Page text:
April is National Financial Literacy Month. We will be dedicating the entire month to inform our readers about topics and tools they can use to learn how to effectively handle money as well as deal with debt.
It is not surprising that America as a whole has money issues. According to the Federal Reserve the US National Debt is $21 trillion and counting. Below is a break-down of personal debt which will have changed significantly even after I publish this blog post. I cannot say that I am surprised but seeing these numbers are slightly alarming don’t you think? These numbers tell me that we as American people don’t have our priorities and maybe even values straight. We live beyond our means. More than that these numbers tell me we have a lack of financial education. I’m not going to play the blame game for who is responsible for the lack of financial literacy. I do however want to convey the importance of financial literacy and how being financially literate can secure a successful financial future. In this post you will find 10 resources that will help you and your child become money smart!
Total Personal Debt: $18 trillion
Mortgage Debt: $15 trillion
Student Loan Debt: $1.5 trillion
Credit Card Debt: $1 trillion
Personal Debt Per Citizen: $58,000.00
Why Does Financial Literacy Matter?
Financial literacy is the knowledge of managing debits and credits in order to make sound financial decisions. When we talk about financial literacy we are talking about spending, saving, budgeting, establishing credit, investing, retirement, insurance, and fraud protection. That list might look intimidating but those topics are about everyday life skills. Knowing how to manage money correctly and acting on it can establish a solid foundation that will last a lifetime. Being financially literate can give you financial freedom and stability.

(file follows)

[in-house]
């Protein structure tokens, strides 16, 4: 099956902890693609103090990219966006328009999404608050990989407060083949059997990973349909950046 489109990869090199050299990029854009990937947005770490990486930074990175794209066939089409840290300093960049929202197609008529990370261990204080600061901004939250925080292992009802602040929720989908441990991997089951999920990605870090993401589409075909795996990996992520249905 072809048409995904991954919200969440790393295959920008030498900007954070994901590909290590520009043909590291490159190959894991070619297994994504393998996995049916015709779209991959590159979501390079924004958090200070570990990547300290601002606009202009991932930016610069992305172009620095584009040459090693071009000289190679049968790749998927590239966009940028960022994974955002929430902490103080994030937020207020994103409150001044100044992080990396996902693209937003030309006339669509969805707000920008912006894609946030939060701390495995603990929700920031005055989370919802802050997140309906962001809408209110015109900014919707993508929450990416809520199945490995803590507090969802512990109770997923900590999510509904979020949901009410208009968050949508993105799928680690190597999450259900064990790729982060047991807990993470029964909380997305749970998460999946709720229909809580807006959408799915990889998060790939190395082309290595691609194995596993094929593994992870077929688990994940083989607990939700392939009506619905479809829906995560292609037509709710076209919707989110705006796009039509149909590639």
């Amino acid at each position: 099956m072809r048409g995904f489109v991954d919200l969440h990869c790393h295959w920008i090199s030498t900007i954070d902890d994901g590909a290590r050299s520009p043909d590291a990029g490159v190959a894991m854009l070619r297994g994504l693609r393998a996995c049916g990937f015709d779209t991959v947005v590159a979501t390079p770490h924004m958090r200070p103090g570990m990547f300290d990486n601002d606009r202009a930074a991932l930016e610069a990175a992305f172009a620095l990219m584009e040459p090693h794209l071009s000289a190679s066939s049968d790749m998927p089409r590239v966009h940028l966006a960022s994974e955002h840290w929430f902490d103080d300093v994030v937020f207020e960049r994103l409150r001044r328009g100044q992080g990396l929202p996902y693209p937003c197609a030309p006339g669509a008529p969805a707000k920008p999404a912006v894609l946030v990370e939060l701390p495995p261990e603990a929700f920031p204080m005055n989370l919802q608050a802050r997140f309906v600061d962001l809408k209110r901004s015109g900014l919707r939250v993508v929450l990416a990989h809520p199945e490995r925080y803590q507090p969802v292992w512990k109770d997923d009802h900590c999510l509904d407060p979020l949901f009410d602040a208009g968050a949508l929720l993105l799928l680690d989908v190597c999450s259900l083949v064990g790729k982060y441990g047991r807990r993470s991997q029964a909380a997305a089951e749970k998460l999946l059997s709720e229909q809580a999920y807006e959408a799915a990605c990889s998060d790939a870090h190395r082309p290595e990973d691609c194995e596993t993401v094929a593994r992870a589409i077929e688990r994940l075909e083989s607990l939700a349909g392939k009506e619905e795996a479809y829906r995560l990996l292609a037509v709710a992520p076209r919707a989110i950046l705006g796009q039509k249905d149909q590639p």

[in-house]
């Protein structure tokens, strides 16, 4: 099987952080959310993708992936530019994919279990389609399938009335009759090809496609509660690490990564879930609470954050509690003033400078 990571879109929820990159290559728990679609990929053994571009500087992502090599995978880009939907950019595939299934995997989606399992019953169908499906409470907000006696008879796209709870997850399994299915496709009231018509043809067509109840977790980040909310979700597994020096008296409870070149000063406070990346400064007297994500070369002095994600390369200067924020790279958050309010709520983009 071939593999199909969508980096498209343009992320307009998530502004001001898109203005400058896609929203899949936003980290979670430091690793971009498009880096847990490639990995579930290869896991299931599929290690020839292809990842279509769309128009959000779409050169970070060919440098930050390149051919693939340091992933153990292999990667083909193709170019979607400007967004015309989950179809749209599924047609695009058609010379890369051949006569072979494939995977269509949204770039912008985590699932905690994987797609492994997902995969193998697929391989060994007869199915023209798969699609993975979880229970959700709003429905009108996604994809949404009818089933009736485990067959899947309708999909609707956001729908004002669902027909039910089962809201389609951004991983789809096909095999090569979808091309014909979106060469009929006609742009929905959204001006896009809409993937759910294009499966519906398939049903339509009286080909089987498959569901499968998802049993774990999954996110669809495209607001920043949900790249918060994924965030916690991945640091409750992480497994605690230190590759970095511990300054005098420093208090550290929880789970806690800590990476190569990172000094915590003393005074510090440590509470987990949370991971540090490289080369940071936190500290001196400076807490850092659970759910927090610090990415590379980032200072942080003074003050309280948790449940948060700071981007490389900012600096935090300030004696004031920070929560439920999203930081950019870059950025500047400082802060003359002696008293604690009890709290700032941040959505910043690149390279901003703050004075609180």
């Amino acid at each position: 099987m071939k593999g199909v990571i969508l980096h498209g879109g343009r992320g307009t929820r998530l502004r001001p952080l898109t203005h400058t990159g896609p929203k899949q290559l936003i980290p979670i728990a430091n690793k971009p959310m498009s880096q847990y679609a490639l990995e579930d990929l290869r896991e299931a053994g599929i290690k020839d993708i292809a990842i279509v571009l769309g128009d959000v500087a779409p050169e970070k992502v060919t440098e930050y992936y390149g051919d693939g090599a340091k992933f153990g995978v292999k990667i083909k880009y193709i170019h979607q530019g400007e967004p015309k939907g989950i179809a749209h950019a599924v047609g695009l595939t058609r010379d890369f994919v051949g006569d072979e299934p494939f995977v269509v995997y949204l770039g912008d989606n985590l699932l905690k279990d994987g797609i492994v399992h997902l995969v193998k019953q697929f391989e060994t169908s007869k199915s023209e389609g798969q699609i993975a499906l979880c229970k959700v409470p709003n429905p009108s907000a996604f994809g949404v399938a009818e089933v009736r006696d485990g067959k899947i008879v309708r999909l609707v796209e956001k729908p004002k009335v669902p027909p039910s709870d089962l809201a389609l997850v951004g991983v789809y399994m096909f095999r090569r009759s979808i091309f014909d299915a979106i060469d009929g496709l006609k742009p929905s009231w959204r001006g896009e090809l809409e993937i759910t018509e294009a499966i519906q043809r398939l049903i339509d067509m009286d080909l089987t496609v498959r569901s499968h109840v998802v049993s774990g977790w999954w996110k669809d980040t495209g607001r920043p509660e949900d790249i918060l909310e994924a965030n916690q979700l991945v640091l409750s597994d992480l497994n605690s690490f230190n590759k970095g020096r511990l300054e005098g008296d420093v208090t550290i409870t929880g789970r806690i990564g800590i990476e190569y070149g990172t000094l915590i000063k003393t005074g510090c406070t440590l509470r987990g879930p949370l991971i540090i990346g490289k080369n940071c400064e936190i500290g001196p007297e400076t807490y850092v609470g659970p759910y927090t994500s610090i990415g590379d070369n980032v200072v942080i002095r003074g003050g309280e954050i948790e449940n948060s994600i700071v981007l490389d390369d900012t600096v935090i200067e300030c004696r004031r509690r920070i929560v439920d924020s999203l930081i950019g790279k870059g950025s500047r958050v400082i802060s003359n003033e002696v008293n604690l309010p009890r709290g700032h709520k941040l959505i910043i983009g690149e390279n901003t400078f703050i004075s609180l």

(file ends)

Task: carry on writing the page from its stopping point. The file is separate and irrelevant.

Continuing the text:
The lack of financial literacy results in being unable to control money and allowing money to control you. Not being financially literate may lead to living paycheck to paycheck because of debt, inability to purchase things such as a car or house, inability to rent an apartment, foreclosure, and bankruptcy, incapability of retiring. The lack of financial literacy can also lead to insecurity, anxiety, stress, frustration, strained marriage, and strained relationships. Don’t be in dismay there are plenty of things you can do to prevent some of the negative results of the lack of poor money management.
Usually the knowledge of money management comes from parents. Our children watch how we save, spend, borrow, and give money. Being financially literate is a life skill that should be taught by parents. Sometimes parents are uncomfortable talking about money. Some feel inadequate to teach their children about managing money; however the thing is they are already learning by watching you. So give them the best advantage by coming along side them and help them have a healthy financial future. You might learn something along the way.
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10 Helpful Resources to Secure Your Financial Future
Financial literacy should start at an early age, as early as pre-school and continue on into adulthood. There is no need to get overwhelmed or be intimidated by teaching your child about finances. There are a lot of free and fun resources available. Here are 10 resources that will help you and your child become money smart!
1. Guide to Securing Your Child’s Credit Future – The Simple Dollar in collaboration with Reviews.com
The guide is useful for parents to help teach their children good financial habits and credit building concepts. It is broken down into four stages of development ranging from preschool to high school age. Also within the guide outside resources are provided for additional educational materials.
2. 20 Things Kids Need to Know to Live Financially Smart Lives - Money As You Grow
This contains two downloads. The first download consists of the 20 things kids need to know and is broken down by milestone ranging from age 3 to 18+. The second download is also broken down by milestone with the 20 things kids need to know but it also has activities that you and your child can do together.